• Promote student socio-economic mobility and gainful employment through market-driven pathways, streamlined program navigation, and career readiness.
Academic Distinction
  • Leverage high-impact teaching and learning practices, technology, and quality instructional design of all courses to provide a transformational and future-focused educational experience.
  • Adapt and expand nationally-recognized academic programs, schools and colleges through prestigious accreditation, program review, and benchmarking against aspirational institutions.
  • Invest resources to recruit and develop talented faculty and staff and enhance academic infrastructure to improve student success.
Diversity, Equity, & Inclusion
  • Build and sustain the infrastructure to enhance a culture of diversity, equity, and inclusion at all levels of the University and within the communities we serve.
  • Enhance academic, financial, and wellness support to become a premier destination for underrepresented populations and promote equitable outcomes for all students and employees.
  • Integrate intercultural experiences for students, faculty, and staff to increase appreciation of diverse perspectives that expand our cultural competency.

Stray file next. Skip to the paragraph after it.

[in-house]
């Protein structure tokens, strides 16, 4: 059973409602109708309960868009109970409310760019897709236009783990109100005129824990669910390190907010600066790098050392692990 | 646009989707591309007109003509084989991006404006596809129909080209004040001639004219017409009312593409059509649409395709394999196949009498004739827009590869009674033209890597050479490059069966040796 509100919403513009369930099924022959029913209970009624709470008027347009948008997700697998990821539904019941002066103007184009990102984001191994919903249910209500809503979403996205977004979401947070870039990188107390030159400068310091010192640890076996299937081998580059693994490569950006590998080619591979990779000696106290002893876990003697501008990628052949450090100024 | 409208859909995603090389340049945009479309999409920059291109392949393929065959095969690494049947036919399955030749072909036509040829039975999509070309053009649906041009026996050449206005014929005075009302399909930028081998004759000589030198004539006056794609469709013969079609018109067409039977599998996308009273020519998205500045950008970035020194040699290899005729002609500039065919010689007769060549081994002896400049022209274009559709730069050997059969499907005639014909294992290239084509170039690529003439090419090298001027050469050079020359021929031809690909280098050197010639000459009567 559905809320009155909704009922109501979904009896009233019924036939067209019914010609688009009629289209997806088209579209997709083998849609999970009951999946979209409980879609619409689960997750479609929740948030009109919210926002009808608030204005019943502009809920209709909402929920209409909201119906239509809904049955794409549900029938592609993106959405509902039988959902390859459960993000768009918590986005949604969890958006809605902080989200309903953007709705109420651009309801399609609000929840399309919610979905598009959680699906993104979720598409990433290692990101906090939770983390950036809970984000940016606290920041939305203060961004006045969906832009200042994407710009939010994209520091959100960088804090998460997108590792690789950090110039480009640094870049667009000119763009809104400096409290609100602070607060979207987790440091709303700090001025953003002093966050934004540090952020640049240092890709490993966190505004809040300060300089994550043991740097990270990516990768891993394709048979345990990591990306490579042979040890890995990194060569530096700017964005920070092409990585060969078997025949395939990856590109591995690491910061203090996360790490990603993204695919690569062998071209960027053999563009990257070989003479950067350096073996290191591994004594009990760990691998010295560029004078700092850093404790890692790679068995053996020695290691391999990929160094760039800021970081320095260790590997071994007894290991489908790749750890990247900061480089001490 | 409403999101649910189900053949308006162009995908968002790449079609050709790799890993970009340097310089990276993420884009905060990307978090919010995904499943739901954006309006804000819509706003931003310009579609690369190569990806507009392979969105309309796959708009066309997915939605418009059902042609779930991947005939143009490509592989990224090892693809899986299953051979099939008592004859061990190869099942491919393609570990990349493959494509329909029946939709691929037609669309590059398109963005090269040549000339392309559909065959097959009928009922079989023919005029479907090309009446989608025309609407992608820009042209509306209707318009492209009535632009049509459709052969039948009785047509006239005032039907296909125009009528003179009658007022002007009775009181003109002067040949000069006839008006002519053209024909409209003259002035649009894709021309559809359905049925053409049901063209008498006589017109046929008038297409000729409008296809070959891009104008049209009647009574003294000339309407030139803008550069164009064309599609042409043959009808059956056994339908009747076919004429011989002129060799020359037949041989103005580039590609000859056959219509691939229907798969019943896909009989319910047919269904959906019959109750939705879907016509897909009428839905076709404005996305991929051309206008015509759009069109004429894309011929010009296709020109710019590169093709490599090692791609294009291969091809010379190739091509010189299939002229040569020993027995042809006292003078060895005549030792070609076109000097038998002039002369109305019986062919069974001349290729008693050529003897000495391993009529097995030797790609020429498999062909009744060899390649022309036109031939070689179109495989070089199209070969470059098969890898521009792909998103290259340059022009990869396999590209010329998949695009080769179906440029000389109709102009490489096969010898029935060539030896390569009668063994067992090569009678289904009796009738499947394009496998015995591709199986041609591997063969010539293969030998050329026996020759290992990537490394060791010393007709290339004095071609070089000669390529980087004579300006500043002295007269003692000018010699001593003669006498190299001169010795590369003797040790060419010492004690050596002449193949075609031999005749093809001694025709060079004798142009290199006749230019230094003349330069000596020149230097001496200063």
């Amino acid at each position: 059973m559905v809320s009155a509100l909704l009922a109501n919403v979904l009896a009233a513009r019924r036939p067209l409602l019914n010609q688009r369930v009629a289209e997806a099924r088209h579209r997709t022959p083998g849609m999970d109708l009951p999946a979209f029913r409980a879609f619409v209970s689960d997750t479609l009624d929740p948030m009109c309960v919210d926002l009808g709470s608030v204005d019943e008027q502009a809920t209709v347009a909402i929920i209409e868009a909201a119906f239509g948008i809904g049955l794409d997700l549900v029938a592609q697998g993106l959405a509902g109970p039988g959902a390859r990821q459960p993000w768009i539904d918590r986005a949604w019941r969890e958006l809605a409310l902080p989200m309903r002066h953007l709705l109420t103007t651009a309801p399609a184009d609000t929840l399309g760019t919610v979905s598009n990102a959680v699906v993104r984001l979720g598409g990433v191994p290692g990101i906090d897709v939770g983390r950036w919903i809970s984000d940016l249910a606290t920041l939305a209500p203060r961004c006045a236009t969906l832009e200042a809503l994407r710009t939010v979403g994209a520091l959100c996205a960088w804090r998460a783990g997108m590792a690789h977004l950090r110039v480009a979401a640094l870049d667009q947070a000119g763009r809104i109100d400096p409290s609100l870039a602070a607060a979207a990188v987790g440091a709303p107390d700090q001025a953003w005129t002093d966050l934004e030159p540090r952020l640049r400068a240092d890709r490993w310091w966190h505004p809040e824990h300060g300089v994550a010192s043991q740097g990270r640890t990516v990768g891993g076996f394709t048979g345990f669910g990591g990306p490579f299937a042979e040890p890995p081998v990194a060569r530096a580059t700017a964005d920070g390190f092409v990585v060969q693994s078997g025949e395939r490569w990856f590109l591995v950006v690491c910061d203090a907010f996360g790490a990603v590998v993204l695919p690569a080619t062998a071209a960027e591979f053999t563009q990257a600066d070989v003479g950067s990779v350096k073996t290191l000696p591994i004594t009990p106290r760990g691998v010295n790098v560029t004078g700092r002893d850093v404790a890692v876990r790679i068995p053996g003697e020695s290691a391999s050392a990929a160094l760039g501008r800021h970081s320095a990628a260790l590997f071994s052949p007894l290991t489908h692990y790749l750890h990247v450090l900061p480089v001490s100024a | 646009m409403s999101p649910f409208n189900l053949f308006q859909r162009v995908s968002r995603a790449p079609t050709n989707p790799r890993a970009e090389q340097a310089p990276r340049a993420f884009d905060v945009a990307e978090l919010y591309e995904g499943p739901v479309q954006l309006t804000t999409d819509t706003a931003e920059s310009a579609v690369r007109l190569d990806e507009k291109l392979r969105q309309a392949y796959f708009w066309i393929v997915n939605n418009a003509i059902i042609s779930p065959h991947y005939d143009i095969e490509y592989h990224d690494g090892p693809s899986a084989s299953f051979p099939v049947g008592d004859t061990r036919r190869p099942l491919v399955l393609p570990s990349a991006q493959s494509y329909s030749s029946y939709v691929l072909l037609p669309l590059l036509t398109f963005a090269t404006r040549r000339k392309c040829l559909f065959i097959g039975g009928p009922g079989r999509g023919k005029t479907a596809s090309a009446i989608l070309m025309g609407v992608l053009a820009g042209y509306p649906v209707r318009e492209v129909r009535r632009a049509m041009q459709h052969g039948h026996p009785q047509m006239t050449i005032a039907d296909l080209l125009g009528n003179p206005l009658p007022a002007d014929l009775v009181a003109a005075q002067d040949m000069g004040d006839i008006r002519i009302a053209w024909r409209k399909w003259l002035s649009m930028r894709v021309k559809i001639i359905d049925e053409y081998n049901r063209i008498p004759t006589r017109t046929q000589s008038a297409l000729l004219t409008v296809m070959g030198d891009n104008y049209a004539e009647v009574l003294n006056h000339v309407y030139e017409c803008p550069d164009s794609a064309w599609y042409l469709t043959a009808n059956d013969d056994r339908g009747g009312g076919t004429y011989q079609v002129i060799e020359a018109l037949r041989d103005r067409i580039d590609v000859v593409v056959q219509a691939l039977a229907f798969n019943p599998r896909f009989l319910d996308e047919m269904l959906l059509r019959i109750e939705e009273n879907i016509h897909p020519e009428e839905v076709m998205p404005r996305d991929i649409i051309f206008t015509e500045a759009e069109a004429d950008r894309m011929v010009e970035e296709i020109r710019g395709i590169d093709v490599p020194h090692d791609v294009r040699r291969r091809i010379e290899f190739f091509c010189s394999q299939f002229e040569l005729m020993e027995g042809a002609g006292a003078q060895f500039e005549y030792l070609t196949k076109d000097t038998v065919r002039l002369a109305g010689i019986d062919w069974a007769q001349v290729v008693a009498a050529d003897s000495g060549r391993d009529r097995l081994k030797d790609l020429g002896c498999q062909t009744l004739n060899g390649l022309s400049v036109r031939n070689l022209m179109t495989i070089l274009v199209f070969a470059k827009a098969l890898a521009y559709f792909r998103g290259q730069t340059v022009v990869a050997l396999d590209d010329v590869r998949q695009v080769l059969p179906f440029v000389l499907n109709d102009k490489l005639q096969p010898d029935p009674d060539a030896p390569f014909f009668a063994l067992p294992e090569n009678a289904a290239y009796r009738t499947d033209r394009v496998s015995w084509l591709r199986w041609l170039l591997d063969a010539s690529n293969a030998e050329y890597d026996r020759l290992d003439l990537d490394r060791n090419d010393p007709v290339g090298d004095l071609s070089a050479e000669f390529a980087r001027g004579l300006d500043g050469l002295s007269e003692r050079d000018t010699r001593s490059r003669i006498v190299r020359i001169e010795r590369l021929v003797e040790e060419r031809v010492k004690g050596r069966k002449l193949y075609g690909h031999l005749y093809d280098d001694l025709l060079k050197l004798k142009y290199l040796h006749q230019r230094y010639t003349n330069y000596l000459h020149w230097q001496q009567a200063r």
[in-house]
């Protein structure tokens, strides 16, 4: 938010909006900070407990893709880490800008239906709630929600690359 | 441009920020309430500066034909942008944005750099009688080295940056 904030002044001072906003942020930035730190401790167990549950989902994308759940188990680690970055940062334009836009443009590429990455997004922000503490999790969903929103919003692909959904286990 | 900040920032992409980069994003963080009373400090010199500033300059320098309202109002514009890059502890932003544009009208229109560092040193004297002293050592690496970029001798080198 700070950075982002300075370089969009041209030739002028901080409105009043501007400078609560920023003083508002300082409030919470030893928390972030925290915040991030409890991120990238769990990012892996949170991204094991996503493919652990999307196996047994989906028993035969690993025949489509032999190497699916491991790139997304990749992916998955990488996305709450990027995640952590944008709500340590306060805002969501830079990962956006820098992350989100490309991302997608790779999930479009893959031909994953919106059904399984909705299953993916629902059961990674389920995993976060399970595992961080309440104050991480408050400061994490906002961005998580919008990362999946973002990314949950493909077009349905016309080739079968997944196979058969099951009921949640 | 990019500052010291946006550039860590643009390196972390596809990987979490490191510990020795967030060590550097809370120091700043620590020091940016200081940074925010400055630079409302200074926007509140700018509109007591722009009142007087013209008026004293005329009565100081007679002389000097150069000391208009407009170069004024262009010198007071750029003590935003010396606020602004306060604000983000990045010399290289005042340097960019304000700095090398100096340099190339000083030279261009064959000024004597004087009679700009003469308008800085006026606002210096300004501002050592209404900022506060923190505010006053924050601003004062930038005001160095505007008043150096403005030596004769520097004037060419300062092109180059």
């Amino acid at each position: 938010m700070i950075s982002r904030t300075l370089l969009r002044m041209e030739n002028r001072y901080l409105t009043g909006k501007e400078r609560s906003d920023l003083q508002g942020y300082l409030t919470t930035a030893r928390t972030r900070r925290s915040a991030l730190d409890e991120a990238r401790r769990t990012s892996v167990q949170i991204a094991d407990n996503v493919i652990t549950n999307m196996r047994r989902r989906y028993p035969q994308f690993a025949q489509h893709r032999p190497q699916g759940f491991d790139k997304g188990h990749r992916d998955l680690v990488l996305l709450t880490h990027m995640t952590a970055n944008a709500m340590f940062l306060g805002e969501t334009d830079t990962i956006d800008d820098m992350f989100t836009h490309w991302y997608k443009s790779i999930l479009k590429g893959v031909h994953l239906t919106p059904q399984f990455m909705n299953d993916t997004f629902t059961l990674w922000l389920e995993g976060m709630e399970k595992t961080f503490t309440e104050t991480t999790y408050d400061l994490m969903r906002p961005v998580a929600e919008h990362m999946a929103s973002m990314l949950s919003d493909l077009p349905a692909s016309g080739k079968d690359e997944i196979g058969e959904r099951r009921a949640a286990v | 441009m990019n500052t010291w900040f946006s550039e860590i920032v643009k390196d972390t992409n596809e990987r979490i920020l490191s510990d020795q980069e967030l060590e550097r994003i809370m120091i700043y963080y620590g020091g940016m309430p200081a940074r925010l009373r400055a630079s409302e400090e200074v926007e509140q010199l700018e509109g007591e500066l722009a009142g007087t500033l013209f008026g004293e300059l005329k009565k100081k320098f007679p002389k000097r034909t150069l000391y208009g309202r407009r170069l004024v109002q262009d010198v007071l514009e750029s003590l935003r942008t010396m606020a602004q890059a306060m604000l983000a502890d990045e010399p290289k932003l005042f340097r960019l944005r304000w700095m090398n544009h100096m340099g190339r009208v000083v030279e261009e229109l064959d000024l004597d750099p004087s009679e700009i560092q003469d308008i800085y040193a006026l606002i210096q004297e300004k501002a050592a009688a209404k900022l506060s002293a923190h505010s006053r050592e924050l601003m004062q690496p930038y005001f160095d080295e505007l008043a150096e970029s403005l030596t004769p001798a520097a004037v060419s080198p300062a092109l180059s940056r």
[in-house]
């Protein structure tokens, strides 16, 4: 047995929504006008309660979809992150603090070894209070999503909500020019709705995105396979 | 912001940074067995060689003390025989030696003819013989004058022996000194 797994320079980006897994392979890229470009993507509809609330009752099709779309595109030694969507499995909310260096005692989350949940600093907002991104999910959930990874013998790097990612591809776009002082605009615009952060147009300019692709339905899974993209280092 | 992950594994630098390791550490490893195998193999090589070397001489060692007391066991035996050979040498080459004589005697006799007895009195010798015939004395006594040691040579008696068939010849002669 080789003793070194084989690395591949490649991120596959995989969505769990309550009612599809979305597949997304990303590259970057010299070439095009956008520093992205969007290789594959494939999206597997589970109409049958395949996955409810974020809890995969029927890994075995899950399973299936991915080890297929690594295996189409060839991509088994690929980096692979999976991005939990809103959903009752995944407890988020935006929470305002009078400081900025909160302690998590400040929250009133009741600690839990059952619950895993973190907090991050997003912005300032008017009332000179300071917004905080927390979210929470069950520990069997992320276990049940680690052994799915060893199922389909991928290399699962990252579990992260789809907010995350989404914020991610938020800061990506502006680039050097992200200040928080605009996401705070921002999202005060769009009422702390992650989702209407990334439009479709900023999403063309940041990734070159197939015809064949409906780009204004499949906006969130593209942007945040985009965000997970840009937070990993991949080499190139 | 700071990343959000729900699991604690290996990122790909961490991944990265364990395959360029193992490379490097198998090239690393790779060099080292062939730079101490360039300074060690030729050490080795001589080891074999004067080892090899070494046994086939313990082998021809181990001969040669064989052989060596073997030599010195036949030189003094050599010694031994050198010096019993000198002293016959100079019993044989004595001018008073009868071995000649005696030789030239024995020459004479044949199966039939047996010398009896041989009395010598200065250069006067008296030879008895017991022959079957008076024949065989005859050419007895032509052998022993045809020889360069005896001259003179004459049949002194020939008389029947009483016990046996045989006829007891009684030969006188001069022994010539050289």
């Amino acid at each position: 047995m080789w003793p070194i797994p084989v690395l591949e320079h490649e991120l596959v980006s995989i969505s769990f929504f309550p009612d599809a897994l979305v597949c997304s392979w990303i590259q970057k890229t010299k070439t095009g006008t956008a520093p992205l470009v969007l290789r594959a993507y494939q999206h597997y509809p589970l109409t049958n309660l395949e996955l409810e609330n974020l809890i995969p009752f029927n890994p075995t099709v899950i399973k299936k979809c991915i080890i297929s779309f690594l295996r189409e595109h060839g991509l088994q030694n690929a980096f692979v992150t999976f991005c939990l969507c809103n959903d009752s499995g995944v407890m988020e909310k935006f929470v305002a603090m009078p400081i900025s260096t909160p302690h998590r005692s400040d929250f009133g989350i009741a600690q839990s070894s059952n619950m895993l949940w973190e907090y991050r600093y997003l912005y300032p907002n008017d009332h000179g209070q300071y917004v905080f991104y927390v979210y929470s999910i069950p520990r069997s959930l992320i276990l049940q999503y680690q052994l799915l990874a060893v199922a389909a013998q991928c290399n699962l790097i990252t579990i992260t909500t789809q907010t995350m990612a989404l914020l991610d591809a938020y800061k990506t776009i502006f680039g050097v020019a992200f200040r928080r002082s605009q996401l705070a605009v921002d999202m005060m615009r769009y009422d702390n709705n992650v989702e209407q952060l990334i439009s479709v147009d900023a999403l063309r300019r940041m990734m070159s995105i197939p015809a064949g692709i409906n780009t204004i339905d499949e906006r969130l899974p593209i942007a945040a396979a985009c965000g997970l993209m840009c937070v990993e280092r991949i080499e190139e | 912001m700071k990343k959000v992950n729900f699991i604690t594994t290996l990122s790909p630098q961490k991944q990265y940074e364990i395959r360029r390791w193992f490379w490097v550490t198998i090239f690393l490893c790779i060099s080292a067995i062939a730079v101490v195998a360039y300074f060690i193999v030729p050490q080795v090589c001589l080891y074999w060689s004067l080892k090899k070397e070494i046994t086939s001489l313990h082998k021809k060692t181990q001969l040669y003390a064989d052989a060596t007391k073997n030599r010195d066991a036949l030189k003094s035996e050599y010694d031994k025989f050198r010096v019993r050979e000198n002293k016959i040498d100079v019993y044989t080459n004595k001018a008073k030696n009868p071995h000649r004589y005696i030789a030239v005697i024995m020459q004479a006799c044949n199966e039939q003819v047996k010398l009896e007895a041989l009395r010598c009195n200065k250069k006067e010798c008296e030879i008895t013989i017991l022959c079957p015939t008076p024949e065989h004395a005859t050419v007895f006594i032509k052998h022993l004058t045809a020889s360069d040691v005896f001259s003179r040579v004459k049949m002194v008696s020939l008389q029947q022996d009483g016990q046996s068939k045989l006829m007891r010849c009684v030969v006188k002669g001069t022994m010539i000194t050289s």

Exemplary Service
  • Develop a culture of exemplary service across campus
  • Develop and support efficient and effective service systems to ensure long term success
  • Implement a notable campus-wide sustainability initiative
  • Achieve effective and efficient operations
Research, Innovation, & Economic Impact
  • Enhance university resources and invest in sustainable research infrastructure to mobilize faculty and student research, scholarship, and creative activities and support personnel in the process of securing and administering research funds.
  • Become a leader in higher education, industry, and government partnerships, innovation, and entrepreneurial strategies that advance community engagement and economic development.
  • Continue our future-focused development of the Fort Worth campus and expansion of academic programs and support at all outreach campuses to provide educational attainment opportunities to meet the growing marketplace needs of the region and state.
Institutional Prominence